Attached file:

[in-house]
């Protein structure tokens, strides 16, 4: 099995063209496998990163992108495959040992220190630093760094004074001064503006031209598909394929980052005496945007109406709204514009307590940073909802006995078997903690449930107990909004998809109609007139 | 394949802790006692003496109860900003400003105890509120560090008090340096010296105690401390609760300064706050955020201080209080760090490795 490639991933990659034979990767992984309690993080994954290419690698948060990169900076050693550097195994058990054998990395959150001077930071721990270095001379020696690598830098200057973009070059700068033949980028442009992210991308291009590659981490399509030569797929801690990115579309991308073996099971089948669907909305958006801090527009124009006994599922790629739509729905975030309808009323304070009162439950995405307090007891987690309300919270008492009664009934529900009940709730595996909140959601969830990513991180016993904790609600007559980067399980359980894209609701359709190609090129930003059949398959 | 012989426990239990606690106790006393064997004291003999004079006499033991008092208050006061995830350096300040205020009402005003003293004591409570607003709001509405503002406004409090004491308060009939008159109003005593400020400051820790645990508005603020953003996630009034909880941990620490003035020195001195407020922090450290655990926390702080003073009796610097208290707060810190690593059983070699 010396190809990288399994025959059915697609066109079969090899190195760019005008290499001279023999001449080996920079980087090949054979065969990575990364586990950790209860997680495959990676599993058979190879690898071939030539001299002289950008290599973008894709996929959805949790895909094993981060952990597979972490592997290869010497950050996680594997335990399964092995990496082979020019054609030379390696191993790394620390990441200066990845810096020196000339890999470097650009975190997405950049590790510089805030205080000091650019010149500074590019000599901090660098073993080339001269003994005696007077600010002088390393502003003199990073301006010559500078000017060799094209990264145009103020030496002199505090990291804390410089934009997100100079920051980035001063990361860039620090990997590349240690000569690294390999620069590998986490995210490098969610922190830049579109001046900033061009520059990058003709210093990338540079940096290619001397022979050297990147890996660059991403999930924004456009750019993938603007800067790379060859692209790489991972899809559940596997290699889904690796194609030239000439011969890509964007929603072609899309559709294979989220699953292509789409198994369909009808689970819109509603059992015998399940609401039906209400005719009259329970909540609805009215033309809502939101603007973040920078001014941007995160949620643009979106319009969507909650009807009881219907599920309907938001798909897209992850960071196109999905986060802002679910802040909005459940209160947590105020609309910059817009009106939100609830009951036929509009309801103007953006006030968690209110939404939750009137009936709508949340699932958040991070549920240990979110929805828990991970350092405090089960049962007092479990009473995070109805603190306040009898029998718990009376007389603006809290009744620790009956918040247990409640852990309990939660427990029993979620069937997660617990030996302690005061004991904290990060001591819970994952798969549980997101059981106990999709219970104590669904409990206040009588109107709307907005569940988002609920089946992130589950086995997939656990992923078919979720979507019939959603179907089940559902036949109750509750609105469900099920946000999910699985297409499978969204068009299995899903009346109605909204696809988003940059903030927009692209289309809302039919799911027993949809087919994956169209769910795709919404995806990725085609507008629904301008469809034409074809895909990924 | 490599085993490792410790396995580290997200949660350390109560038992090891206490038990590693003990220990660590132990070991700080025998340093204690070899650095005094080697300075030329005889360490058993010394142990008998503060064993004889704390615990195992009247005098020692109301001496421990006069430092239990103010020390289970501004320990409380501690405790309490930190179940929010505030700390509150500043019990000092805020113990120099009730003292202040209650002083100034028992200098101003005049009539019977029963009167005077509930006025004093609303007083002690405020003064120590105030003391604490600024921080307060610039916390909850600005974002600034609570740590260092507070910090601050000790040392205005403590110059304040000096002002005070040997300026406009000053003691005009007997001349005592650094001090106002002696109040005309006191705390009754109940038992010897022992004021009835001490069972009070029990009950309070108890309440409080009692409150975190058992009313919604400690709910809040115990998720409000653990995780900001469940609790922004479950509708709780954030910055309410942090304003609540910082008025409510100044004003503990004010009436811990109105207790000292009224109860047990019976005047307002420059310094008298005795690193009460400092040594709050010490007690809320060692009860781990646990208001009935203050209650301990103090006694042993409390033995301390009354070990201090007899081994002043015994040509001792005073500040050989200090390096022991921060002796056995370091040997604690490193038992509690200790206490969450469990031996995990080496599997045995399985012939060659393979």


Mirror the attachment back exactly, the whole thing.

[in-house]
């Protein structure tokens, strides 16, 4: 099995063209496998990163992108495959040992220190630093760094004074001064503006031209598909394929980052005496945007109406709204514009307590940073909802006995078997903690449930107990909004998809109609007139 | 394949802790006692003496109860900003400003105890509120560090008090340096010296105690401390609760300064706050955020201080209080760090490795 490639991933990659034979990767992984309690993080994954290419690698948060990169900076050693550097195994058990054998990395959150001077930071721990270095001379020696690598830098200057973009070059700068033949980028442009992210991308291009590659981490399509030569797929801690990115579309991308073996099971089948669907909305958006801090527009124009006994599922790629739509729905975030309808009323304070009162439950995405307090007891987690309300919270008492009664009934529900009940709730595996909140959601969830990513991180016993904790609600007559980067399980359980894209609701359709190609090129930003059949398959 | 012989426990239990606690106790006393064997004291003999004079006499033991008092208050006061995830350096300040205020009402005003003293004591409570607003709001509405503002406004409090004491308060009939008159109003005593400020400051820790645990508005603020953003996630009034909880941990620490003035020195001195407020922090450290655990926390702080003073009796610097208290707060810190690593059983070699 010396190809990288399994025959059915697609066109079969090899190195760019005008290499001279023999001449080996920079980087090949054979065969990575990364586990950790209860997680495959990676599993058979190879690898071939030539001299002289950008290599973008894709996929959805949790895909094993981060952990597979972490592997290869010497950050996680594997335990399964092995990496082979020019054609030379390696191993790394620390990441200066990845810096020196000339890999470097650009975190997405950049590790510089805030205080000091650019010149500074590019000599901090660098073993080339001269003994005696007077600010002088390393502003003199990073301006010559500078000017060799094209990264145009103020030496002199505090990291804390410089934009997100100079920051980035001063990361860039620090990997590349240690000569690294390999620069590998986490995210490098969610922190830049579109001046900033061009520059990058003709210093990338540079940096290619001397022979050297990147890996660059991403999930924004456009750019993938603007800067790379060859692209790489991972899809559940596997290699889904690796194609030239000439011969890509964007929603072609899309559709294979989220699953292509789409198994369909009808689970819109509603059992015998399940609401039906209400005719009259329970909540609805009215033309809502939101603007973040920078001014941007995160949620643009979106319009969507909650009807009881219907599920309907938001798909897209992850960071196109999905986060802002679910802040909005459940209160947590105020609309910059817009009106939100609830009951036929509009309801103007953006006030968690209110939404939750009137009936709508949340699932958040991070549920240990979110929805828990991970350092405090089960049962007092479990009473995070109805603190306040009898029998718990009376007389603006809290009744620790009956918040247990409640852990309990939660427990029993979620069937997660617990030996302690005061004991904290990060001591819970994952798969549980997101059981106990999709219970104590669904409990206040009588109107709307907005569940988002609920089946992130589950086995997939656990992923078919979720979507019939959603179907089940559902036949109750509750609105469900099920946000999910699985297409499978969204068009299995899903009346109605909204696809988003940059903030927009692209289309809302039919799911027993949809087919994956169209769910795709919404995806990725085609507008629904301008469809034409074809895909990924 | 490599085993490792410790396995580290997200949660350390109560038992090891206490038990590693003990220990660590132990070991700080025998340093204690070899650095005094080697300075030329005889360490058993010394142990008998503060064993004889704390615990195992009247005098020692109301001496421990006069430092239990103010020390289970501004320990409380501690405790309490930190179940929010505030700390509150500043019990000092805020113990120099009730003292202040209650002083100034028992200098101003005049009539019977029963009167005077509930006025004093609303007083002690405020003064120590105030003391604490600024921080307060610039916390909850600005974002600034609570740590260092507070910090601050000790040392205005403590110059304040000096002002005070040997300026406009000053003691005009007997001349005592650094001090106002002696109040005309006191705390009754109940038992010897022992004021009835001490069972009070029990009950309070108890309440409080009692409150975190058992009313919604400690709910809040115990998720409000653990995780900001469940609790922004479950509708709780954030910055309410942090304003609540910082008025409510100044004003503990004010009436811990109105207790000292009224109860047990019976005047307002420059310094008298005795690193009460400092040594709050010490007690809320060692009860781990646990208001009935203050209650301990103090006694042993409390033995301390009354070990201090007899081994002043015994040509001792005073500040050989200090390096022991921060002796056995370091040997604690490193038992509690200790206490969450469990031996995990080496599997045995399985012939060659393979």